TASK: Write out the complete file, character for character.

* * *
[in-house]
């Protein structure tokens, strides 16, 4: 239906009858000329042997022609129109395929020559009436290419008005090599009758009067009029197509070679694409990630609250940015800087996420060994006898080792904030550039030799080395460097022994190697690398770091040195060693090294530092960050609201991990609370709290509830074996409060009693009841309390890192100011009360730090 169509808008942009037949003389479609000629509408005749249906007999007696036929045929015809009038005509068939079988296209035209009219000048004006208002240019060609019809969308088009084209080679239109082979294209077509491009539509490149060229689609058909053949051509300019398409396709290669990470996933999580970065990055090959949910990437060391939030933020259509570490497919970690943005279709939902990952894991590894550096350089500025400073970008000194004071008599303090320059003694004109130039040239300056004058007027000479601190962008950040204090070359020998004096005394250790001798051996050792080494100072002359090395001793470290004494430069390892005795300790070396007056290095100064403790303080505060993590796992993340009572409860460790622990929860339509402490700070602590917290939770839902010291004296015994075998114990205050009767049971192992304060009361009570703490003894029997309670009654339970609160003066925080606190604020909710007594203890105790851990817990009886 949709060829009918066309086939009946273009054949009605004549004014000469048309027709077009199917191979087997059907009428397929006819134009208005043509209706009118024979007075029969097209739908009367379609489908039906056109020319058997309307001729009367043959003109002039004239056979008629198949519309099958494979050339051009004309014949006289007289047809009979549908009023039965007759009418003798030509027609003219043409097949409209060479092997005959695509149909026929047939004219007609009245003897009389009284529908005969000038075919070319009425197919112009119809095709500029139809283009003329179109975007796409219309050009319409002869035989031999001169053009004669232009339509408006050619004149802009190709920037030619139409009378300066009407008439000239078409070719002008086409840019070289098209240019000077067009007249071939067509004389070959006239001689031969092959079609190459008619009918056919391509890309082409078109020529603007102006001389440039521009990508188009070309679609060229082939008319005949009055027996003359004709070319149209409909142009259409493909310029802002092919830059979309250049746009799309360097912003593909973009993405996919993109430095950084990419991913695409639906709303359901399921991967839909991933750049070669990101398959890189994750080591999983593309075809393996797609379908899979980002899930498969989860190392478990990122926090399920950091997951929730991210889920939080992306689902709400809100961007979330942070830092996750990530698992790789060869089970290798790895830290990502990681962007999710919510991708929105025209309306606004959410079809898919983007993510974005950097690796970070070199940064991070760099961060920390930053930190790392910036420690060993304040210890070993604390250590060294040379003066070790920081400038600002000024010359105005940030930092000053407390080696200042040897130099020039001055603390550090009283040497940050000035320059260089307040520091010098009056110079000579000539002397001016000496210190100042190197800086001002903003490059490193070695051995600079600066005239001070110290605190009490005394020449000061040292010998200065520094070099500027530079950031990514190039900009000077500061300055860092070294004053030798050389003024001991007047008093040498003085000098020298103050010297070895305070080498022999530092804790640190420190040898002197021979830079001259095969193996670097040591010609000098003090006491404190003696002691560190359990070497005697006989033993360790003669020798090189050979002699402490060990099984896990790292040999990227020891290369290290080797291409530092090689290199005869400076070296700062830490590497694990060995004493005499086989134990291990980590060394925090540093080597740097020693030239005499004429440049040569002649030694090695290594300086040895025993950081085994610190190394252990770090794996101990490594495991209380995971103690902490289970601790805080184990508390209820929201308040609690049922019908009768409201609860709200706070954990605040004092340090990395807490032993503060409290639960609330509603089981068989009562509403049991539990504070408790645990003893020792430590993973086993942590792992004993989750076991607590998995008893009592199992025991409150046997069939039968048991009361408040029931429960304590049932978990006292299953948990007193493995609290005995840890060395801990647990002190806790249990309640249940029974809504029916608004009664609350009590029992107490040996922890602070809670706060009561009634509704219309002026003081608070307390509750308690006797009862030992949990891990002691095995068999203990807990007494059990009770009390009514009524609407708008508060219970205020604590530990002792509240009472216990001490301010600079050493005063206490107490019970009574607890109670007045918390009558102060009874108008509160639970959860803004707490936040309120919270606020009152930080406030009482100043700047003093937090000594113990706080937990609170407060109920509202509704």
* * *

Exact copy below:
[in-house]
């Protein structure tokens, strides 16, 4: 239906009858000329042997022609129109395929020559009436290419008005090599009758009067009029197509070679694409990630609250940015800087996420060994006898080792904030550039030799080395460097022994190697690398770091040195060693090294530092960050609201991990609370709290509830074996409060009693009841309390890192100011009360730090 169509808008942009037949003389479609000629509408005749249906007999007696036929045929015809009038005509068939079988296209035209009219000048004006208002240019060609019809969308088009084209080679239109082979294209077509491009539509490149060229689609058909053949051509300019398409396709290669990470996933999580970065990055090959949910990437060391939030933020259509570490497919970690943005279709939902990952894991590894550096350089500025400073970008000194004071008599303090320059003694004109130039040239300056004058007027000479601190962008950040204090070359020998004096005394250790001798051996050792080494100072002359090395001793470290004494430069390892005795300790070396007056290095100064403790303080505060993590796992993340009572409860460790622990929860339509402490700070602590917290939770839902010291004296015994075998114990205050009767049971192992304060009361009570703490003894029997309670009654339970609160003066925080606190604020909710007594203890105790851990817990009886 949709060829009918066309086939009946273009054949009605004549004014000469048309027709077009199917191979087997059907009428397929006819134009208005043509209706009118024979007075029969097209739908009367379609489908039906056109020319058997309307001729009367043959003109002039004239056979008629198949519309099958494979050339051009004309014949006289007289047809009979549908009023039965007759009418003798030509027609003219043409097949409209060479092997005959695509149909026929047939004219007609009245003897009389009284529908005969000038075919070319009425197919112009119809095709500029139809283009003329179109975007796409219309050009319409002869035989031999001169053009004669232009339509408006050619004149802009190709920037030619139409009378300066009407008439000239078409070719002008086409840019070289098209240019000077067009007249071939067509004389070959006239001689031969092959079609190459008619009918056919391509890309082409078109020529603007102006001389440039521009990508188009070309679609060229082939008319005949009055027996003359004709070319149209409909142009259409493909310029802002092919830059979309250049746009799309360097912003593909973009993405996919993109430095950084990419991913695409639906709303359901399921991967839909991933750049070669990101398959890189994750080591999983593309075809393996797609379908899979980002899930498969989860190392478990990122926090399920950091997951929730991210889920939080992306689902709400809100961007979330942070830092996750990530698992790789060869089970290798790895830290990502990681962007999710919510991708929105025209309306606004959410079809898919983007993510974005950097690796970070070199940064991070760099961060920390930053930190790392910036420690060993304040210890070993604390250590060294040379003066070790920081400038600002000024010359105005940030930092000053407390080696200042040897130099020039001055603390550090009283040497940050000035320059260089307040520091010098009056110079000579000539002397001016000496210190100042190197800086001002903003490059490193070695051995600079600066005239001070110290605190009490005394020449000061040292010998200065520094070099500027530079950031990514190039900009000077500061300055860092070294004053030798050389003024001991007047008093040498003085000098020298103050010297070895305070080498022999530092804790640190420190040898002197021979830079001259095969193996670097040591010609000098003090006491404190003696002691560190359990070497005697006989033993360790003669020798090189050979002699402490060990099984896990790292040999990227020891290369290290080797291409530092090689290199005869400076070296700062830490590497694990060995004493005499086989134990291990980590060394925090540093080597740097020693030239005499004429440049040569002649030694090695290594300086040895025993950081085994610190190394252990770090794996101990490594495991209380995971103690902490289970601790805080184990508390209820929201308040609690049922019908009768409201609860709200706070954990605040004092340090990395807490032993503060409290639960609330509603089981068989009562509403049991539990504070408790645990003893020792430590993973086993942590792992004993989750076991607590998995008893009592199992025991409150046997069939039968048991009361408040029931429960304590049932978990006292299953948990007193493995609290005995840890060395801990647990002190806790249990309640249940029974809504029916608004009664609350009590029992107490040996922890602070809670706060009561009634509704219309002026003081608070307390509750308690006797009862030992949990891990002691095995068999203990807990007494059990009770009390009514009524609407708008508060219970205020604590530990002792509240009472216990001490301010600079050493005063206490107490019970009574607890109670007045918390009558102060009874108008509160639970959860803004707490936040309120919270606020009152930080406030009482100043700047003093937090000594113990706080937990609170407060109920509202509704």